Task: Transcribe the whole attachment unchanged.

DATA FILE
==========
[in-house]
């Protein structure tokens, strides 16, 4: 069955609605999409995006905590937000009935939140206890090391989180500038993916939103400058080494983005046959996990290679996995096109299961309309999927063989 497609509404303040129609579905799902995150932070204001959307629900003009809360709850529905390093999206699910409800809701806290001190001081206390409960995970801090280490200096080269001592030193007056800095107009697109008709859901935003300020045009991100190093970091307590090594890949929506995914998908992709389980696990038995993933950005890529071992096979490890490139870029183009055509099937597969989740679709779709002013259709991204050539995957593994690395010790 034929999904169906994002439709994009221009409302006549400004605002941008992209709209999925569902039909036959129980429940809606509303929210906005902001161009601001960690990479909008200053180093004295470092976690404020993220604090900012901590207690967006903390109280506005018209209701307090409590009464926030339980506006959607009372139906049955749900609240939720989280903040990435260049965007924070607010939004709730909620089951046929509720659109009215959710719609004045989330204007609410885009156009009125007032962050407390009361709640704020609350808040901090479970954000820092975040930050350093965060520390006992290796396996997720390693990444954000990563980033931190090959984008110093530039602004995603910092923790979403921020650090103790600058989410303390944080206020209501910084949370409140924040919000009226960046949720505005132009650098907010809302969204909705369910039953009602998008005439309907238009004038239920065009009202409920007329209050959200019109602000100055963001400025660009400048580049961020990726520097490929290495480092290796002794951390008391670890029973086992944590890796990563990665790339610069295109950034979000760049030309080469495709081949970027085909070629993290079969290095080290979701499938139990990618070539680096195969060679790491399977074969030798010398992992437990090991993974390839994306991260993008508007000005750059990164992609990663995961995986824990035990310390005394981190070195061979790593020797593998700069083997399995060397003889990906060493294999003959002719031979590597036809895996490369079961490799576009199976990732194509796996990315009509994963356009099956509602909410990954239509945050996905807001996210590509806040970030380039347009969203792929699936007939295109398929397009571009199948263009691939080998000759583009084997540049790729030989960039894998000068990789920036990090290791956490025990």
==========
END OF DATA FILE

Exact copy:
[in-house]
């Protein structure tokens, strides 16, 4: 069955609605999409995006905590937000009935939140206890090391989180500038993916939103400058080494983005046959996990290679996995096109299961309309999927063989 497609509404303040129609579905799902995150932070204001959307629900003009809360709850529905390093999206699910409800809701806290001190001081206390409960995970801090280490200096080269001592030193007056800095107009697109008709859901935003300020045009991100190093970091307590090594890949929506995914998908992709389980696990038995993933950005890529071992096979490890490139870029183009055509099937597969989740679709779709002013259709991204050539995957593994690395010790 034929999904169906994002439709994009221009409302006549400004605002941008992209709209999925569902039909036959129980429940809606509303929210906005902001161009601001960690990479909008200053180093004295470092976690404020993220604090900012901590207690967006903390109280506005018209209701307090409590009464926030339980506006959607009372139906049955749900609240939720989280903040990435260049965007924070607010939004709730909620089951046929509720659109009215959710719609004045989330204007609410885009156009009125007032962050407390009361709640704020609350808040901090479970954000820092975040930050350093965060520390006992290796396996997720390693990444954000990563980033931190090959984008110093530039602004995603910092923790979403921020650090103790600058989410303390944080206020209501910084949370409140924040919000009226960046949720505005132009650098907010809302969204909705369910039953009602998008005439309907238009004038239920065009009202409920007329209050959200019109602000100055963001400025660009400048580049961020990726520097490929290495480092290796002794951390008391670890029973086992944590890796990563990665790339610069295109950034979000760049030309080469495709081949970027085909070629993290079969290095080290979701499938139990990618070539680096195969060679790491399977074969030798010398992992437990090991993974390839994306991260993008508007000005750059990164992609990663995961995986824990035990310390005394981190070195061979790593020797593998700069083997399995060397003889990906060493294999003959002719031979590597036809895996490369079961490799576009199976990732194509796996990315009509994963356009099956509602909410990954239509945050996905807001996210590509806040970030380039347009969203792929699936007939295109398929397009571009199948263009691939080998000759583009084997540049790729030989960039894998000068990789920036990090290791956490025990």